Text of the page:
#6  Functional malfunctions are potentially serious heart conditions like cardiomyopathy (possibly linked to viral infection) or endocarditis (infection of the heart lining or valves) or myocarditis (inflammation of the heart muscle) or pericarditis (inflammation of the outer membranes surrounding the heart).  Congenital heart defects are those that babies are born with, and often lead to ongoing cardiac issues into adulthood. Heart failure is a terrible term for a fairly common condition that affects heart function. The most dangerous loss of heart function is sudden cardiac arrest.  Quadruple points for that one.

#7  Drug therapy by itself without the need for any invasive cardiac procedure is used to manage some types of heart disease, like taking nitroglycerin for angina symptoms, and beta blockers, ACE inhibitors, calcium channel blockers, blood-thinners or anti-platelet drugs for coronary artery or heart arrthymia issues. See also: What You Need to Know About Your Heart Medications

One of my heart sisters recently reminded me that I had neglected to add the vasospasm condition called Prinzmetal’s Variant Angina to my Hierarchy.  Double points if you have Prinzmetal’s, mostly because its symptoms are debilitatingly painful, rarely diagnosed correctly, and seen most frequently in women.  Ditto for Inoperable Coronary Microvascular Disease that affects the tiniest of our tiny coronary arteries – too small to stent or bypass, but this diagnosis can be shockingly debilitating, too.


♥  Now if an actual heart attack (myocardial infarction) has preceded anything on this list, score an extra two points . . .

© Carolyn Thomas – Heart Sisters


See also:


Did I miss something on this list?  If so, where would you put it?


9 thoughts on “The seven levels in the ‘Hierarchy of Heart Disease’

  1. lol!! I’m sorry to laugh, but yes, it’s true… we do seem to compete/compare with each other in terms of “battle wounds.”


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  3. Gee, shame on me for feeling a little sorry for myself and needing to talk about my 6 stents, heart attack, A-Fib, long QT, and unstable angina. After all, my heart is only the main organ that keeps me alive. I think I will stop talking about myself because no one acts as if they care anyway, and go party down tonight.


  4. You are so right. Those transplant survivors are due the top drawer of respect. We have a young boy in our town who has survived two of them both before he was 6 years old. Our Open Heart Society Chapter sponsored participation in a run for research last year. He is 13 now. What a remarkable story he has to tell. My hat is off to him and he can stay at the top of any list he wants.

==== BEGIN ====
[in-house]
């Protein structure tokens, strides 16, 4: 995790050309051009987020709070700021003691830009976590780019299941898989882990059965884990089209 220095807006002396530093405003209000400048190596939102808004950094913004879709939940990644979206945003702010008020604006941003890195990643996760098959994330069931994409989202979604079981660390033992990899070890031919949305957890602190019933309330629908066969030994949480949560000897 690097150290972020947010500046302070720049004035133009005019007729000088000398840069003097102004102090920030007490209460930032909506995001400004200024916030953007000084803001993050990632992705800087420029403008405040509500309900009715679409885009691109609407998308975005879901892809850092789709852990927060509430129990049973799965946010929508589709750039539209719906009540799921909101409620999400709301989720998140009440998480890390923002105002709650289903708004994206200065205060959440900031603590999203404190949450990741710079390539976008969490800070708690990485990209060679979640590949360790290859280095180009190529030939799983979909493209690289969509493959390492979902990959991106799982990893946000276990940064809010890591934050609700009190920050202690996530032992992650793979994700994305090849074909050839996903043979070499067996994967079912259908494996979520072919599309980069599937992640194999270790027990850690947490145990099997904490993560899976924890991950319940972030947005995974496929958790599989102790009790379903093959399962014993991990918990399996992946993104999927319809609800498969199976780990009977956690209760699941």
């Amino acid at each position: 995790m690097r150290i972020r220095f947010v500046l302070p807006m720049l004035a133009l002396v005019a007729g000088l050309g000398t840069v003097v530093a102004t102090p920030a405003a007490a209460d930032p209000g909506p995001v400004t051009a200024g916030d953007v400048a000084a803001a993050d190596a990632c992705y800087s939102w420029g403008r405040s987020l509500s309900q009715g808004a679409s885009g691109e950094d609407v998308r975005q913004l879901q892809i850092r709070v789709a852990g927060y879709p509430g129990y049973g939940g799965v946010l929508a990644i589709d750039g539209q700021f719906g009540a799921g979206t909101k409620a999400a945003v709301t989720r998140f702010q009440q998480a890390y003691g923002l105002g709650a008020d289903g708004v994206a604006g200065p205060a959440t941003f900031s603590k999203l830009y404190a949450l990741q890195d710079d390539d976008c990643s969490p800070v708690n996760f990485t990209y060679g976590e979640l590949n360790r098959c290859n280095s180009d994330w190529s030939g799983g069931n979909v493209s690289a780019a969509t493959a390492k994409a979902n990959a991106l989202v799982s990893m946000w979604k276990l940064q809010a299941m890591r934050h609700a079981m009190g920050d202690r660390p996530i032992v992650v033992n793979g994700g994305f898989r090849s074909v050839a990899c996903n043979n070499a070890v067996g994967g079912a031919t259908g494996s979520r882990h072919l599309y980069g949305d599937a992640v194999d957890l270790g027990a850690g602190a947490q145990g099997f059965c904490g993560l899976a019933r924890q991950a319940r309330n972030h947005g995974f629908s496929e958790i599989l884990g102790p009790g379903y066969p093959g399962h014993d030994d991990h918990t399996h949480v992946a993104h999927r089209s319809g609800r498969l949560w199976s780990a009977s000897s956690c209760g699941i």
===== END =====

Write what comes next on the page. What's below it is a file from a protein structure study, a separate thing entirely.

I am with “growfamilygrow” …. I would rather have negative points and be off the list. Thanks for your encouragement and helping us put things in perspective. — Gloria —


  5. Great article! Yes, I’ve noticed this also. But I guess since I had the CABG at the beginning of my journey, I started near the top! tee hee But to digress a bit, my experience was an excellent one! I had no recovery back sliding, hit all the recovery milestones, overall good experience……until my graft closed.

    Then, I started having “my moments!” I am so thankful for modern pharmaceuticals, recovery, and less invasive procedures! I’m happy to stay near the bottom, and as our minister said last Sunday: “It could have been worse – much worse!”



  6. Geez, #7 Drug Therapy seems so, so, so, well…puny. When the every day chest pains are “ER” quality and reduce you to 85 year old functionality (at times), it’s just seems hardly worth mentioning when you can “manage” them with nitroglycerin stuck onto you day and night. Love those “On Golden Pond” moments! “Norman, old fool!

    But, you look so GOOD!

    Best, MaryLG


  7. Loved this!!

    Levity makes the lesson easy to learn – I didn’t know there were that many procedures/therapies related to heart disease!

    I also took some time to surf around your website, which I haven’t done for a long time. It’s great to see so many people/organizations posting your articles on their websites via links. Keep up the good work!

    Liked by 1 person

  8. Okay, so I’m at number X plus Y points, that puts me at …. oh forget that, can I be bottom of the pile please? Better still, can I not be on the list at all?

    It certainly is true though. I did cardiac rehab for years and there were always a few that played this game. Suffering is always relative. I rather think that in this game we’re all winners, we’re all still here and fighting.